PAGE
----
Today, it's fair to say that Lanteri has far surpassed his goal of creating scholarship opportunities. But NYCDA has done so much more, bridging the gap between the convention world and the professional world by forging a wealth of partnerships with dance institutions from Marymount to The Ailey School to Complexions Contemporary Ballet and many more. There's a reason these companies and schools—some of whom otherwise may not see themselves as aligned with the convention/competition world—keep deepening their relationships with NYCDA.

Now, college scholarships are just one of many ways NYCDA has gone beyond the typical weekend-long convention experience and created life-changing opportunities for students. We rounded up some of the most notable ones:

Keep reading... Show less
Dance Teacher Tips
From The Rock School 2019 Showcase. Photo by Catherine Park, courtesy of The Rock School

Your year-end recital is your studio's pot of gold at the end of the rainbow. Not only is it the time for your dancers to celebrate what they've accomplished during the year, it's your opportunity to demonstrate to parents firsthand the value of a dance education. A successful recital can also grant your school an influential role in the local community. Whether a prominent conservatory or a small-town studio, and whether your dancers win competitions or take classes once a week, your year-end recital is the chance for your dancers—and your program—to shine.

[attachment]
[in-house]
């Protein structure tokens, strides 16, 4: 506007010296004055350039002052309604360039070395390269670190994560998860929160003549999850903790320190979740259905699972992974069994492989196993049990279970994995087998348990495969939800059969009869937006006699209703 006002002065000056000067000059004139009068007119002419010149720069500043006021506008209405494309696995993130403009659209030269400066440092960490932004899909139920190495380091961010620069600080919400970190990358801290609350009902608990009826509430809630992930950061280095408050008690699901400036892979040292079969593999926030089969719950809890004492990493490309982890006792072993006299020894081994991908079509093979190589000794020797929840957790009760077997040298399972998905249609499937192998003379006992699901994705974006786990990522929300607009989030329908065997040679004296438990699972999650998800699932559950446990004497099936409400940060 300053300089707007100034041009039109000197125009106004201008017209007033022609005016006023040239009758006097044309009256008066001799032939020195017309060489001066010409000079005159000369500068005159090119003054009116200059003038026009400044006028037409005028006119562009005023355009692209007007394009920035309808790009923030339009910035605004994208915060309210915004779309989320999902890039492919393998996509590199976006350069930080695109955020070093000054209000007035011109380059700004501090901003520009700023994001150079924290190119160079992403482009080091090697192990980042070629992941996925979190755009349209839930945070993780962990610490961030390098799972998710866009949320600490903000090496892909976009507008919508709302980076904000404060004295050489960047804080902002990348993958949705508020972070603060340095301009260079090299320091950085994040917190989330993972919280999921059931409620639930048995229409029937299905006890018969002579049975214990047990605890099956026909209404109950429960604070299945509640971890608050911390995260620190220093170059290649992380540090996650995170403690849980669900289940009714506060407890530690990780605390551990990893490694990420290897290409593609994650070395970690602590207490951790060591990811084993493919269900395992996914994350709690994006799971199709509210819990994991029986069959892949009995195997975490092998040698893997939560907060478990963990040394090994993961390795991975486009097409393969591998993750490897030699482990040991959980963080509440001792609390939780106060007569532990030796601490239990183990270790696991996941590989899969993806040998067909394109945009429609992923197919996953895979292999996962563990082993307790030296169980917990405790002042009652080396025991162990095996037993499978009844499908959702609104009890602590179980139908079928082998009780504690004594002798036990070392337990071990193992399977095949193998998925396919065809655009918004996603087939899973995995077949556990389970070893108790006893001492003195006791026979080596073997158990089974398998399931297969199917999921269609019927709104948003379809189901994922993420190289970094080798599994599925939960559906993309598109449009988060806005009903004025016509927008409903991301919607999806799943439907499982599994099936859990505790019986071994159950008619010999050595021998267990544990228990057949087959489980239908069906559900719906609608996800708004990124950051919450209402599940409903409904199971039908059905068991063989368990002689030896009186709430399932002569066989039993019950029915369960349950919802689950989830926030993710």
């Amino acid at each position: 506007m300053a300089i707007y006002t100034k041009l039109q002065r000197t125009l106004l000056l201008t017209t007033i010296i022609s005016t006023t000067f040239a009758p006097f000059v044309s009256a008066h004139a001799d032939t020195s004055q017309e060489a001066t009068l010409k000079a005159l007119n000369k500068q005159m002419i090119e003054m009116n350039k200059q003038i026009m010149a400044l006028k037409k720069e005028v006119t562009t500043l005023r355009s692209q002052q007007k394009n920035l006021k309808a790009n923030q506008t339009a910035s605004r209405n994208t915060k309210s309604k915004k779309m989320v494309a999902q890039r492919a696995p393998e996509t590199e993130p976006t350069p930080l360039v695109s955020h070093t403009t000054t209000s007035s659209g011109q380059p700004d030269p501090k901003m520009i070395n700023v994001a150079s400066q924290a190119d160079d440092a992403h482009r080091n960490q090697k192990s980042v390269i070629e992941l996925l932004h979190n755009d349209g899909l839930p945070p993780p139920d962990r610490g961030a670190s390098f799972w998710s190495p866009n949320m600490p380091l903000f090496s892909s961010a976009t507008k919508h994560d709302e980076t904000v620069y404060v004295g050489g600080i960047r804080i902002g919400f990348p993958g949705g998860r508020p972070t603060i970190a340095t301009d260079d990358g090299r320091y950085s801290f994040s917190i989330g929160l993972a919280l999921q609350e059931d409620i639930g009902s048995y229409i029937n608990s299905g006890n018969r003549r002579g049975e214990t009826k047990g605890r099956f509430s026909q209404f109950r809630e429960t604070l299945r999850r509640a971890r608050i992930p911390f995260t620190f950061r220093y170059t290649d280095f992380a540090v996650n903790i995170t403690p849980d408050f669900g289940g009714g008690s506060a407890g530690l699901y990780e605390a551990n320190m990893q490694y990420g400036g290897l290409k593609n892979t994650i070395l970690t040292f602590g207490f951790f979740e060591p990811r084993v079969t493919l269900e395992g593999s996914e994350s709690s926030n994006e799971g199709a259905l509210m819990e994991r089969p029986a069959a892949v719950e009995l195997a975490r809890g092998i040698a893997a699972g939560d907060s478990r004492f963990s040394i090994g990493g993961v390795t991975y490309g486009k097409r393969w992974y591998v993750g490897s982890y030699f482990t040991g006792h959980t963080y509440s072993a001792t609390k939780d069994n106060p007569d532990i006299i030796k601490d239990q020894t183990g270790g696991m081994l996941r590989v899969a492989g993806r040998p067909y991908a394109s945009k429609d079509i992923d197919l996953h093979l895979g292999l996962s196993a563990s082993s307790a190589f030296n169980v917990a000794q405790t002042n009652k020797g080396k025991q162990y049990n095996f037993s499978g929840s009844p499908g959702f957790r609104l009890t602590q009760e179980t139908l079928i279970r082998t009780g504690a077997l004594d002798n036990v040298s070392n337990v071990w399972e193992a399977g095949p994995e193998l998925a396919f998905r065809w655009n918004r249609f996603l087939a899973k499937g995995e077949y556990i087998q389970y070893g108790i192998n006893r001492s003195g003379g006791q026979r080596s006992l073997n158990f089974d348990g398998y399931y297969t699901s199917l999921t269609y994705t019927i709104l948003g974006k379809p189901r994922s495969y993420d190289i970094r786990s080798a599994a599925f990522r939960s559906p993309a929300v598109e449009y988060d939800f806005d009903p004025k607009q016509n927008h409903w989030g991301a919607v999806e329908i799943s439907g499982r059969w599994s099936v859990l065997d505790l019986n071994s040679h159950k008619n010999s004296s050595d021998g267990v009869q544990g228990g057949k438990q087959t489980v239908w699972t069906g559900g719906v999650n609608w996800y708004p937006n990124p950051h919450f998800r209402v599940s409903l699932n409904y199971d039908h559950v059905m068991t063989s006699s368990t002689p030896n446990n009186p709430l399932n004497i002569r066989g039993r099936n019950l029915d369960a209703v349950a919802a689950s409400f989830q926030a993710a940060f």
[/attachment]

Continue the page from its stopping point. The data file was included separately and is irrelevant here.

Keep reading... Show less
Dance Teachers Trending
Photo by Kyle Froman

Darla Hoover was at Central Pennsylvania Youth Ballet's studios running a rehearsal in 2014 with director Marcia Dale Weary. Hoover had just returned the day before from staging a ballet in St. Petersburg, Russia. Jet-lagged, she mixed up her words when giving a correction.

Weary took Hoover's hand and gently said, "Honey, you work too hard."

Hoover, and the students, had a good laugh.

"Are you kidding me?" Hoover replied. "You're the one who made this monster. There is no off switch!"

Weary founded CPYB in 1955, and it quickly became an internationally known school that has produced countless principal dancers. Famous for her high standards and tough work ethic, Weary instilled those qualities in Hoover, who served as associate artistic director at CPYB under Weary, as artistic director at Ballet Academy East's pre-professional division in New York City and as a répétiteur for the Balanchine Trust.

Hoover took over as artistic director at CPYB in the spring this year after Weary died suddenly, and while she's committed to continuing Weary's legacy, students have begun to see some of Hoover's vision as well.

Keep reading... Show less
Dance Teacher Tips
Jessica Kubat (center) with her studio staff. Photo by Vincent Alongi, courtesy of Kubat